LONDON, England—The supreme court handed down one of the most momentous legal verdicts in British history on Tuesday, ruling that Boris Johnson had broken the law by asking the Queen to shut down Parliament so that he could stifle lawmakers ability to hold him to account.
Johnson had gambled that the courts would ignore his Brexit chicanery; he was wrong. It was a gamble that could make him Britain’s shortest-serving prime minister.
The leader of the opposition called on Johnson to stand down immediately after the prime minister suffered total humiliation in the courts, where his behavior was condemned unanimously by Britain’s 11 most senior judges. Asked by The Daily Beast if Johnson will now be forced to resign over the defeat, a British government minister replied: “Goodness knows.”
Johnson suspended Parliament for five weeks ahead of Britain’s scheduled exit from the EU at the end of October. Lawmakers from every major party in the British Parliament reacted furiously to the move, saying it was intended to prevent scrutiny of Johnson’s Brexit plan. In a bombshell verdict delivered Tuesday morning, judges agreed.
The ruling said there was “no justification” for the suspension, and that: “The effect on the fundamentals of our democracy was extreme.”
It is an unprecedented decision that will permanently rebalance Britain’s mostly unwritten constitution, after the supreme court, which was only established in 2009, asserted its power to hold No. 10 to account.
Johnson, who is in New York at the United Nations General Assembly, now faces an extraordinary and unenviable set of questions over when to return to Parliament, and how to grovel to the Queen.
Asked about the ruling, Johnson refused to apologize and said: “I don't think that it's right, but we will go ahead and of course Parliament will come back ... The important thing is we get on and deliver Brexit on October 31.”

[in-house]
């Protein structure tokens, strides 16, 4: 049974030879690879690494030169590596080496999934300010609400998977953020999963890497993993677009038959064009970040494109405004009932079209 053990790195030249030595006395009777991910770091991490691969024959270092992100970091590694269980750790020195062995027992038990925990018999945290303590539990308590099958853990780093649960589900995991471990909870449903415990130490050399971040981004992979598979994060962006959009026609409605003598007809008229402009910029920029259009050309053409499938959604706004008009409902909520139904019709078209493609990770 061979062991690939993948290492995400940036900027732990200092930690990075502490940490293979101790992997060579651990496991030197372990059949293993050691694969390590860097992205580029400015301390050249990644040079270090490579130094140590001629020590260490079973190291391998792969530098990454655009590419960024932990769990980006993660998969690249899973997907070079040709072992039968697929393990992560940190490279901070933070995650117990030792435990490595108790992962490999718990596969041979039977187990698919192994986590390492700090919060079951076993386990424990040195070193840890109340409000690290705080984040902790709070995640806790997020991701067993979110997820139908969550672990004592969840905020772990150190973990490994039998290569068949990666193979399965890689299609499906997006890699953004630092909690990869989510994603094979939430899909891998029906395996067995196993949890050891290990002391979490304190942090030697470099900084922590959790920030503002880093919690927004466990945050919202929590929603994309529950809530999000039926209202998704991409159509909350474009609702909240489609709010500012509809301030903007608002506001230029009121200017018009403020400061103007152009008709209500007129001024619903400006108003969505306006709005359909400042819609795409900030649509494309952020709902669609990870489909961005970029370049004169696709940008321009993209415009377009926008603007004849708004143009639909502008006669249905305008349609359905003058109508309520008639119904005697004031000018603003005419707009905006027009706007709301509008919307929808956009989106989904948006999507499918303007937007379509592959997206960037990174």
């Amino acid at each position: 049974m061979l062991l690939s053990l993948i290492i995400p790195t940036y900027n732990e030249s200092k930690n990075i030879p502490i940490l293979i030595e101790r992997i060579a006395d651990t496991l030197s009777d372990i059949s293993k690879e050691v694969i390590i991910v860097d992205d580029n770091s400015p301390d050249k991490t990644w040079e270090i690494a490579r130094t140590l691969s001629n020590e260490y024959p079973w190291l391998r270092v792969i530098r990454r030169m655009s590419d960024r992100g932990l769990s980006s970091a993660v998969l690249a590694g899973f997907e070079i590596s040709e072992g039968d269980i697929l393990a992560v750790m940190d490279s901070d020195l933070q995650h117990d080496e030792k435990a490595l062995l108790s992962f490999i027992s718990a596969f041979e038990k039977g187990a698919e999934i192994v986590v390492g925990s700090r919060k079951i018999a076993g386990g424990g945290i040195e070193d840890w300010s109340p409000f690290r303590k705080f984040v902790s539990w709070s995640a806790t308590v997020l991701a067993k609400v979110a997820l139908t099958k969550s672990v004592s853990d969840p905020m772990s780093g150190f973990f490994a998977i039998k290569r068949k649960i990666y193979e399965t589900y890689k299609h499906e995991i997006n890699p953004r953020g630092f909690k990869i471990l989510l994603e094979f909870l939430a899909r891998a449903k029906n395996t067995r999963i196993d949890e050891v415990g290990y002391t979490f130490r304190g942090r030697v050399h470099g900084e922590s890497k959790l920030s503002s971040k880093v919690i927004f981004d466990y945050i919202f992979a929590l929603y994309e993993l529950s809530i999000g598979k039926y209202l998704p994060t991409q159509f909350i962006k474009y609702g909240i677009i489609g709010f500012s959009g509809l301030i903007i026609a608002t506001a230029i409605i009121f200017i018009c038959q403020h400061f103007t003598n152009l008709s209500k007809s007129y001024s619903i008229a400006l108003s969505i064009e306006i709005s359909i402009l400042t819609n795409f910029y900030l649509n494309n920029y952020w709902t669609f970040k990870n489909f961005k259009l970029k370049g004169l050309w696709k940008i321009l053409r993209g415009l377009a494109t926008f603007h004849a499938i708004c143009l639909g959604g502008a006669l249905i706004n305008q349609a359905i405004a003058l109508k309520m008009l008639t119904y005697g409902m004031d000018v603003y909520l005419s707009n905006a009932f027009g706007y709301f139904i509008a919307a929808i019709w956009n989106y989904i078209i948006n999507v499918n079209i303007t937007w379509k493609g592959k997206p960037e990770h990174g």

The supreme court went out of its way to avoid ruling on whether Johnson had lied to the Queen or directly misled her, but there can be no doubt that the palace will be furious that Johnson acted unlawfully in advising her to shut down Parliament in a traditional practice known as “proroguing.”
Publicly, Johnson said the shutdown was a routine procedure to prepare for a new Parliament and did not take power out of the hands of Parliament. If he told the Queen the same thing over the phone, he is guilty of the unprecedented deception of Britain’s head of state.
The supreme court’s verdict ruled that the prime minister’s advice was unlawful and, therefore, parliament has not been suspended at all in the eyes of the law. After delivering the historic verdict, Lady Hale, president of the supreme court, urged lawmakers to take “immediate steps” to reconvene Parliament.
Speaker of the House of Commons John Bercow welcomed the ruling in a statement and said Parliament will reconvene Wednesday morning. Just minutes after the ruling was announced, members of Parliament began re-entering the House of Commons.
As the verdict was handed down, there were gasps and cheers in Brighton on England’s south coast, where lawmakers from Britain’s opposition Labour party are holding their annual conference.
Emily Thornberry, the shadow foreign secretary was on stage at an event when the verdict was read out by members of the audience. “What do I do?” she said, throwing her head back in laughter.
As lawmakers debated whether to race to the train station and return to Westminster, Jeremy Corbyn interrupted the program in the main conference hall to demand Johnson step aside. He said: “I invite Boris Johnson in the historic words to consider his position and become the shortest-serving prime minister there’s ever been.”
As the prime minister tried to sound defiant in New York, his authority continued to crumble back home amid recriminations over his high-risk strategy of shutting down parliament.
A former member of Johnson’s Cabinet, Amber Rudd, who quit over the Brexit policy, revealed that the prime minister had not shared legal advice over the prorogation with members of his cabinet.
Conservative lawmaker and former justice secretary David Gauke said the prime minister should formally apologize. “I do think there’s a need for an apology to Parliament,” he told the BBC.
Gauke also turned his fire on Johnson’s chief of staff, Dominic Cummings, who is thought to be behind Johnson’s move to shut down parliament, saying the adviser’s position was now “untenable.”
Nigel Farage, the leader of the Brexit Party, said: “The calling of a Queen’s Speech and prorogation is the worst political decision ever. Dominic Cummings must go.”